In the United States, ratification is complicated by the election year, and the ratification timeline remains uncertain.

With the election year’s limited legislative calendar, competing legislative priorities, tepid congressional support for the TPP, and an increasingly strained relationship between Congress and the Obama administration, predicting ratification—much less pinpointing a target date for ratification—would be speculative, at best. Moreover, both remaining presidential candidates have spoken out against the TPP.

Practice Tips

Despite the TPP’s uncertain future, ratification of the agreement would affect government contracting domestically and abroad. As a result, U.S. government contractors must consider how to adapt their businesses to remain competitive following ratification. Here are a few examples of how these contractors can prepare:

  • Closely Monitor Developments in the TPP’s Ratification Process. As explained above, ratification of the TPP is far from certain and may extend beyond the election. U.S. government contractors should closely monitor the TPP parties’ ratification processes, particularly the United States.
  • Prepare for Increased Competition for “Covered” Domestic Procurements. If implemented, the TPP will open certain U.S. federal government procurements to foreign suppliers from TPP parties. U.S. government contractors should begin considering how to make their proposals more competitive in response to this increased competition.
  • Evaluate Potential Foreign Procurement Opportunities. Conversely, many of the barriers to entry imposed by TPP parties’ governments would be reduced or removed by the TPP. U.S. government contractors should evaluate procurement opportunities that previously may have been considered too risky or unprofitable to consider expansion into other TPP parties’ procurement markets.
  • Guard Against Continued Procurement Issues. Article 15.3 contains exceptions that permit TPP parties and their procuring entities to adopt measures “necessary to protect public morals, order or safety; … human, animal or plant life or health; [or] … intellectual property,” as well as measures “relating to a good or service of a person with disabilities, of philanthropic or not-for-profit institutions, or of prison labor.”[11]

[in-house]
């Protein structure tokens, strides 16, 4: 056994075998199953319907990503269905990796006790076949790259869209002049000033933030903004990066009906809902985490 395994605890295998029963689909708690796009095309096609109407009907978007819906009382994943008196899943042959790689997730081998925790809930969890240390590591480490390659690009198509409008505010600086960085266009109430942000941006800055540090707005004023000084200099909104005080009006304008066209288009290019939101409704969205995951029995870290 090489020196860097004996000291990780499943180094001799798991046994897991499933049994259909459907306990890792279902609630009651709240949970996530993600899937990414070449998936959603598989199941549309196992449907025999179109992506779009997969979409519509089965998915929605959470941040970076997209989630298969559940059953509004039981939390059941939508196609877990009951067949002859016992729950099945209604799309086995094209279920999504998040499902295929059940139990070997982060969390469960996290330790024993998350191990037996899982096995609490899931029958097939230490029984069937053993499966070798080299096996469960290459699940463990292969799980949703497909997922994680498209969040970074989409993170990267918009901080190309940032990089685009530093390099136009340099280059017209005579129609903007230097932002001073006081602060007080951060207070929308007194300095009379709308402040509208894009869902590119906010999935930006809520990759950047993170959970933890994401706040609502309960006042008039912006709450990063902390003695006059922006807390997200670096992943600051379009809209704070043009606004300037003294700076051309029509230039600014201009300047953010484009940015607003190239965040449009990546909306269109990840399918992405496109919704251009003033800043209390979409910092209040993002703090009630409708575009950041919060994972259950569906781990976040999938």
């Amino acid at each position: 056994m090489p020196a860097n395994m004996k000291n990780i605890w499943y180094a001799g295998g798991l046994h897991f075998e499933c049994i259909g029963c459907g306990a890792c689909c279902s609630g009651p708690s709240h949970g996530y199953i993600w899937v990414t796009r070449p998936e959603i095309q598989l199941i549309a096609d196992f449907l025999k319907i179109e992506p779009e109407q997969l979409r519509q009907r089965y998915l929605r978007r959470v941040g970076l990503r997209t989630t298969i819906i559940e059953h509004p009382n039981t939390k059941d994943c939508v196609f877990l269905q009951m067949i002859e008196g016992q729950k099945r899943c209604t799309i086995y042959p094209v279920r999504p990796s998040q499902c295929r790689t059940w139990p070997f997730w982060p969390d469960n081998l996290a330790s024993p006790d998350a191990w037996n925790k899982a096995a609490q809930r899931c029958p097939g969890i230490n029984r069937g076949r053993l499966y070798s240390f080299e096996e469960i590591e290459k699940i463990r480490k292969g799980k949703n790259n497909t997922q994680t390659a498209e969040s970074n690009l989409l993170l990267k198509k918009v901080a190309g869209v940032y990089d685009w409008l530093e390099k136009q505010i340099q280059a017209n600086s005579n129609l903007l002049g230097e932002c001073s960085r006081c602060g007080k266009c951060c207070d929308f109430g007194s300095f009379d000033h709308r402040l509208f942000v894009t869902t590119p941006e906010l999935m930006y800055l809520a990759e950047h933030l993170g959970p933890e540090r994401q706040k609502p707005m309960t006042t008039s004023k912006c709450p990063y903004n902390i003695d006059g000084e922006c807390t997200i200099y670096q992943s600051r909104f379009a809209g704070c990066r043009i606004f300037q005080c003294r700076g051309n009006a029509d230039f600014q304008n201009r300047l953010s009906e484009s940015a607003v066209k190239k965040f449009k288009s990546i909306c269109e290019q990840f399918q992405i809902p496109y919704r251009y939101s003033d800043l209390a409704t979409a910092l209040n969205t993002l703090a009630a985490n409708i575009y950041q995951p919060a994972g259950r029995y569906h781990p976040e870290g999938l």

In addition, Article 15.5, in conjunction with certain TPP’s parties’ schedules, permits country-specific transitional measures, such as price preference programs, offsets, phasing in of certain sectors, and temporary threshold increases. While the TPP would likely reduce corruption and abuse in procurements, these exceptions and transitional measures have the potential to be interpreted broadly and are subject to abuse, potentially nullifying some of the procurement opportunities created by the TPP.

  • Understand Each TPP’s Party’s Procurement Processes and Review Boards. While Chapter 15 would implement measures to ensure fairness in government procurements, these measures are stated as general principles that allow TPP parties to craft their own procurement processes and administrative or judicial review boards. There likely will be significant differences between the TPP parties’ procurement systems, and U.S. government contractors should consider engaging counsel with familiarity with a TPP party’s procurement system before bidding.
  • Continue to Track Country of Origin Requirements. The TPP will affect country-of-origin requirements, which could require contractors to modify existing practices and procedures relating to these obligations. U.S. government contractors should continue to track changes to country-of-origin rules and regulations to ensure compliance.

Conclusion

If ratified, the TPP would reduce protectionist measures and help establish robust and transparent procurement processes in TPP countries. However, the prospects and timeline for ratification remain uncertain. U.S. government contractors should prepare for the opportunities, as well as the challenges, that go well beyond tariff and trade implications.